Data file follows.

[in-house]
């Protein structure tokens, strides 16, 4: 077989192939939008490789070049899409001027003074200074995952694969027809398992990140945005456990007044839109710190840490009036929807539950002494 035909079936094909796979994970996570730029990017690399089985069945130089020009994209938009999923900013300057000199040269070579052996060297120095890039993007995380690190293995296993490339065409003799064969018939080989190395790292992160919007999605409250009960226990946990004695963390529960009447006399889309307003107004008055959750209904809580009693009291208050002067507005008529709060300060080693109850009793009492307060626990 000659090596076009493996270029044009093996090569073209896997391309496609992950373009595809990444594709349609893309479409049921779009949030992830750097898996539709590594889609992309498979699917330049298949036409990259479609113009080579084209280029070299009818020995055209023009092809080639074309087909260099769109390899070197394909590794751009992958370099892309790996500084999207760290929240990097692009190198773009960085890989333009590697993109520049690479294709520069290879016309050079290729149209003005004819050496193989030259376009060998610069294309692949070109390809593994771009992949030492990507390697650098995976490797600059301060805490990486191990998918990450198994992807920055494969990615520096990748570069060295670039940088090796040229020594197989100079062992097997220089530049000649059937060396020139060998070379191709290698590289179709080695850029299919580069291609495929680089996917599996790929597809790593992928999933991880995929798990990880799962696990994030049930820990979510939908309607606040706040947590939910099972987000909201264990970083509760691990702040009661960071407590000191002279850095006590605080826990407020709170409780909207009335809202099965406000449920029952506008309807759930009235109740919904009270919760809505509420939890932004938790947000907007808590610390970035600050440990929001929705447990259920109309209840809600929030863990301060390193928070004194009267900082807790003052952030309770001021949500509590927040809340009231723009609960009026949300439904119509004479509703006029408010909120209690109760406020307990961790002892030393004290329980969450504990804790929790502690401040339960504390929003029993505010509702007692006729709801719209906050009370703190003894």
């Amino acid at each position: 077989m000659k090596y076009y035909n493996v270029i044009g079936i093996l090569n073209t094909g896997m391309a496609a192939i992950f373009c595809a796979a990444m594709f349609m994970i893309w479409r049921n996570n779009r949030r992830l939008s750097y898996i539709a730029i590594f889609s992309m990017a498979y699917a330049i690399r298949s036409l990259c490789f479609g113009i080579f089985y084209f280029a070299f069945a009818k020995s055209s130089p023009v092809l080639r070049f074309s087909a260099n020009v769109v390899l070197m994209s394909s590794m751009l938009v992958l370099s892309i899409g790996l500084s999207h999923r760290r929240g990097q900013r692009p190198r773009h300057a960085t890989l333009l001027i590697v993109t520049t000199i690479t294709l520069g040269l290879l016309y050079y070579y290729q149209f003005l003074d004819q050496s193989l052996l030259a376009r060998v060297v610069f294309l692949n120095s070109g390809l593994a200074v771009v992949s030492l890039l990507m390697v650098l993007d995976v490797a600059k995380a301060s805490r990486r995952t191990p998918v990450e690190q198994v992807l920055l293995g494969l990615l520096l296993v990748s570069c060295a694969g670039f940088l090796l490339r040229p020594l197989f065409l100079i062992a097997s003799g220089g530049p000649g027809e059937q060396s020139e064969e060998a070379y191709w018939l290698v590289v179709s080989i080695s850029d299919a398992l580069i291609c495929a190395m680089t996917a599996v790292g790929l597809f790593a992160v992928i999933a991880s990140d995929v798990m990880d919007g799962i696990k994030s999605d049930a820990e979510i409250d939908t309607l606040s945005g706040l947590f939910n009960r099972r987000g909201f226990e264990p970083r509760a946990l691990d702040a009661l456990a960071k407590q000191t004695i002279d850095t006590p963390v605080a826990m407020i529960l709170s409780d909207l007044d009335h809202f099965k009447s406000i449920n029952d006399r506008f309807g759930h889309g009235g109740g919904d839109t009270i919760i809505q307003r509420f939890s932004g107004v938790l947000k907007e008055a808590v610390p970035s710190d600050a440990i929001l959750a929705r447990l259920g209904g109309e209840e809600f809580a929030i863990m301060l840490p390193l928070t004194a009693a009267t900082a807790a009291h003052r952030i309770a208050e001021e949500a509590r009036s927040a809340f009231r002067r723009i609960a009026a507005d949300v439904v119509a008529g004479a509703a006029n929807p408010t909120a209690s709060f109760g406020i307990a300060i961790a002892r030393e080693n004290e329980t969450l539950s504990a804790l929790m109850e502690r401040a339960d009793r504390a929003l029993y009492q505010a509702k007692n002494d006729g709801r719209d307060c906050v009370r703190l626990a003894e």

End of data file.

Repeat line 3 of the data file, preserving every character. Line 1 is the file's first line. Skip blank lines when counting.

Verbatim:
């Amino acid at each position: 077989m000659k090596y076009y035909n493996v270029i044009g079936i093996l090569n073209t094909g896997m391309a496609a192939i992950f373009c595809a796979a990444m594709f349609m994970i893309w479409r049921n996570n779009r949030r992830l939008s750097y898996i539709a730029i590594f889609s992309m990017a498979y699917a330049i690399r298949s036409l990259c490789f479609g113009i080579f089985y084209f280029a070299f069945a009818k020995s055209s130089p023009v092809l080639r070049f074309s087909a260099n020009v769109v390899l070197m994209s394909s590794m751009l938009v992958l370099s892309i899409g790996l500084s999207h999923r760290r929240g990097q900013r692009p190198r773009h300057a960085t890989l333009l001027i590697v993109t520049t000199i690479t294709l520069g040269l290879l016309y050079y070579y290729q149209f003005l003074d004819q050496s193989l052996l030259a376009r060998v060297v610069f294309l692949n120095s070109g390809l593994a200074v771009v992949s030492l890039l990507m390697v650098l993007d995976v490797a600059k995380a301060s805490r990486r995952t191990p998918v990450e690190q198994v992807l920055l293995g494969l990615l520096l296993v990748s570069c060295a694969g670039f940088l090796l490339r040229p020594l197989f065409l100079i062992a097997s003799g220089g530049p000649g027809e059937q060396s020139e064969e060998a070379y191709w018939l290698v590289v179709s080989i080695s850029d299919a398992l580069i291609c495929a190395m680089t996917a599996v790292g790929l597809f790593a992160v992928i999933a991880s990140d995929v798990m990880d919007g799962i696990k994030s999605d049930a820990e979510i409250d939908t309607l606040s945005g706040l947590f939910n009960r099972r987000g909201f226990e264990p970083r509760a946990l691990d702040a009661l456990a960071k407590q000191t004695i002279d850095t006590p963390v605080a826990m407020i529960l709170s409780d909207l007044d009335h809202f099965k009447s406000i449920n029952d006399r506008f309807g759930h889309g009235g109740g919904d839109t009270i919760i809505q307003r509420f939890s932004g107004v938790l947000k907007e008055a808590v610390p970035s710190d600050a440990i929001l959750a929705r447990l259920g209904g109309e209840e809600f809580a929030i863990m301060l840490p390193l928070t004194a009693a009267t900082a807790a009291h003052r952030i309770a208050e001021e949500a509590r009036s927040a809340f009231r002067r723009i609960a009026a507005d949300v439904v119509a008529g004479a509703a006029n929807p408010t909120a209690s709060f109760g406020i307990a300060i961790a002892r030393e080693n004290e329980t969450l539950s504990a804790l929790m109850e502690r401040a339960d009793r504390a929003l029993y009492q505010a509702k007692n002494d006729g709801r719209d307060c906050v009370r703190l626990a003894e």